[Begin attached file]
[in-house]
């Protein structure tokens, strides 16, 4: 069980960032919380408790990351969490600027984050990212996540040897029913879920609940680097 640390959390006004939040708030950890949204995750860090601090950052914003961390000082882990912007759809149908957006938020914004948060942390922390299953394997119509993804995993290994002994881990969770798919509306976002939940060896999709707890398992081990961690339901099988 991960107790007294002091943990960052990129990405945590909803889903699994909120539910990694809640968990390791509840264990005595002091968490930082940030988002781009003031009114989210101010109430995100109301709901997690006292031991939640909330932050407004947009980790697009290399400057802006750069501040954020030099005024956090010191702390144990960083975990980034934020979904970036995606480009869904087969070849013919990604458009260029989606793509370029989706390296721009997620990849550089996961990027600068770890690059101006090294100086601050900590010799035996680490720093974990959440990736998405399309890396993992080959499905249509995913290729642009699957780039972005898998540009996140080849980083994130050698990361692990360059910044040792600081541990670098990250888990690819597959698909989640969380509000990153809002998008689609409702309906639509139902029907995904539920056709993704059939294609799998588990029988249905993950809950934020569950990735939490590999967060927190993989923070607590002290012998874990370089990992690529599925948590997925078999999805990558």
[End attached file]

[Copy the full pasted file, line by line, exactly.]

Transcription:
[in-house]
């Protein structure tokens, strides 16, 4: 069980960032919380408790990351969490600027984050990212996540040897029913879920609940680097 640390959390006004939040708030950890949204995750860090601090950052914003961390000082882990912007759809149908957006938020914004948060942390922390299953394997119509993804995993290994002994881990969770798919509306976002939940060896999709707890398992081990961690339901099988 991960107790007294002091943990960052990129990405945590909803889903699994909120539910990694809640968990390791509840264990005595002091968490930082940030988002781009003031009114989210101010109430995100109301709901997690006292031991939640909330932050407004947009980790697009290399400057802006750069501040954020030099005024956090010191702390144990960083975990980034934020979904970036995606480009869904087969070849013919990604458009260029989606793509370029989706390296721009997620990849550089996961990027600068770890690059101006090294100086601050900590010799035996680490720093974990959440990736998405399309890396993992080959499905249509995913290729642009699957780039972005898998540009996140080849980083994130050698990361692990360059910044040792600081541990670098990250888990690819597959698909989640969380509000990153809002998008689609409702309906639509139902029907995904539920056709993704059939294609799998588990029988249905993950809950934020569950990735939490590999967060927190993989923070607590002290012998874990370089990992690529599925948590997925078999999805990558």